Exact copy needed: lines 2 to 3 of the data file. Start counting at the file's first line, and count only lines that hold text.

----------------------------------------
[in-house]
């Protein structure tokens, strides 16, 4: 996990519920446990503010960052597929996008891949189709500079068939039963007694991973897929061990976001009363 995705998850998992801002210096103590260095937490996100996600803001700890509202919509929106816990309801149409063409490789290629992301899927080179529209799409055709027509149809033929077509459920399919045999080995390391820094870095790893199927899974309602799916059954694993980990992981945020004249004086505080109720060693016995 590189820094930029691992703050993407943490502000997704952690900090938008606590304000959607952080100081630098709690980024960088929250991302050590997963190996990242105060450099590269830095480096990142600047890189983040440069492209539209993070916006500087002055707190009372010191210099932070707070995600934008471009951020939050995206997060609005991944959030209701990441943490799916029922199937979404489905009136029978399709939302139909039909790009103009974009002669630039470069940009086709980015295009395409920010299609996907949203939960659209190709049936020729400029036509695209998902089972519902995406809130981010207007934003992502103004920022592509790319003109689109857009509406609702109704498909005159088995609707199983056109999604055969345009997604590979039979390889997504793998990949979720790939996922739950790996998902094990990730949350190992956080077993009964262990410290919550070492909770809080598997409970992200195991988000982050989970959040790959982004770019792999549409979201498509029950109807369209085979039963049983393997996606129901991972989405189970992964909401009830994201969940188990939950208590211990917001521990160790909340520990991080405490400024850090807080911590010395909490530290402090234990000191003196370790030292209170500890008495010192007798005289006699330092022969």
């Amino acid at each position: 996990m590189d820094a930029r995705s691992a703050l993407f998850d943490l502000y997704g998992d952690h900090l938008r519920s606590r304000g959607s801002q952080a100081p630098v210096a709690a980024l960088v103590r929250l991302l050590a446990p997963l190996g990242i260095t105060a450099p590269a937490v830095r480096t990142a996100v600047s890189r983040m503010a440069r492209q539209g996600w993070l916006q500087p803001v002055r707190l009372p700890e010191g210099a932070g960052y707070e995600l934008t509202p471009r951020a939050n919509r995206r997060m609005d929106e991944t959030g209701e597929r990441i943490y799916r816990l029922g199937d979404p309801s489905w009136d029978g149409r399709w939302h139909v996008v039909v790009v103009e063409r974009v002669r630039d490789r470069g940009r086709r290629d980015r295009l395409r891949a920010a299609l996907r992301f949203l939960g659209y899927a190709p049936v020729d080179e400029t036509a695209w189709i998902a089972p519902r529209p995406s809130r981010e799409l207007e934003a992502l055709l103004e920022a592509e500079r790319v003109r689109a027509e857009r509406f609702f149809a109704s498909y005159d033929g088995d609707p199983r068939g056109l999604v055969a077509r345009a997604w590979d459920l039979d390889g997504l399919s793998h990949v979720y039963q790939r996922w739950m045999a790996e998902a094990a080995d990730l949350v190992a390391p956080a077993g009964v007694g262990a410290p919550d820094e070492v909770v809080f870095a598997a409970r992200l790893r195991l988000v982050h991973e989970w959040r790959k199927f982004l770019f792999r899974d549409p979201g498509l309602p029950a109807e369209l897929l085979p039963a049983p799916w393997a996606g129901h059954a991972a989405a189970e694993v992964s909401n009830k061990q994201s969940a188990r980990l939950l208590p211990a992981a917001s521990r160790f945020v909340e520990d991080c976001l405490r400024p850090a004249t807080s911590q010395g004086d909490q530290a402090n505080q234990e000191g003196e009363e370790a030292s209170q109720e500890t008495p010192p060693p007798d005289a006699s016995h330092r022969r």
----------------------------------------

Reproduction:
């Protein structure tokens, strides 16, 4: 996990519920446990503010960052597929996008891949189709500079068939039963007694991973897929061990976001009363 995705998850998992801002210096103590260095937490996100996600803001700890509202919509929106816990309801149409063409490789290629992301899927080179529209799409055709027509149809033929077509459920399919045999080995390391820094870095790893199927899974309602799916059954694993980990992981945020004249004086505080109720060693016995 590189820094930029691992703050993407943490502000997704952690900090938008606590304000959607952080100081630098709690980024960088929250991302050590997963190996990242105060450099590269830095480096990142600047890189983040440069492209539209993070916006500087002055707190009372010191210099932070707070995600934008471009951020939050995206997060609005991944959030209701990441943490799916029922199937979404489905009136029978399709939302139909039909790009103009974009002669630039470069940009086709980015295009395409920010299609996907949203939960659209190709049936020729400029036509695209998902089972519902995406809130981010207007934003992502103004920022592509790319003109689109857009509406609702109704498909005159088995609707199983056109999604055969345009997604590979039979390889997504793998990949979720790939996922739950790996998902094990990730949350190992956080077993009964262990410290919550070492909770809080598997409970992200195991988000982050989970959040790959982004770019792999549409979201498509029950109807369209085979039963049983393997996606129901991972989405189970992964909401009830994201969940188990939950208590211990917001521990160790909340520990991080405490400024850090807080911590010395909490530290402090234990000191003196370790030292209170500890008495010192007798005289006699330092022969």
């Amino acid at each position: 996990m590189d820094a930029r995705s691992a703050l993407f998850d943490l502000y997704g998992d952690h900090l938008r519920s606590r304000g959607s801002q952080a100081p630098v210096a709690a980024l960088v103590r929250l991302l050590a446990p997963l190996g990242i260095t105060a450099p590269a937490v830095r480096t990142a996100v600047s890189r983040m503010a440069r492209q539209g996600w993070l916006q500087p803001v002055r707190l009372p700890e010191g210099a932070g960052y707070e995600l934008t509202p471009r951020a939050n919509r995206r997060m609005d929106e991944t959030g209701e597929r990441i943490y799916r816990l029922g199937d979404p309801s489905w009136d029978g149409r399709w939302h139909v996008v039909v790009v103009e063409r974009v002669r630039d490789r470069g940009r086709r290629d980015r295009l395409r891949a920010a299609l996907r992301f949203l939960g659209y899927a190709p049936v020729d080179e400029t036509a695209w189709i998902a089972p519902r529209p995406s809130r981010e799409l207007e934003a992502l055709l103004e920022a592509e500079r790319v003109r689109a027509e857009r509406f609702f149809a109704s498909y005159d033929g088995d609707p199983r068939g056109l999604v055969a077509r345009a997604w590979d459920l039979d390889g997504l399919s793998h990949v979720y039963q790939r996922w739950m045999a790996e998902a094990a080995d990730l949350v190992a390391p956080a077993g009964v007694g262990a410290p919550d820094e070492v909770v809080f870095a598997a409970r992200l790893r195991l988000v982050h991973e989970w959040r790959k199927f982004l770019f792999r899974d549409p979201g498509l309602p029950a109807e369209l897929l085979p039963a049983p799916w393997a996606g129901h059954a991972a989405a189970e694993v992964s909401n009830k061990q994201s969940a188990r980990l939950l208590p211990a992981a917001s521990r160790f945020v909340e520990d991080c976001l405490r400024p850090a004249t807080s911590q010395g004086d909490q530290a402090n505080q234990e000191g003196e009363e370790a030292s209170q109720e500890t008495p010192p060693p007798d005289a006699s016995h330092r022969r």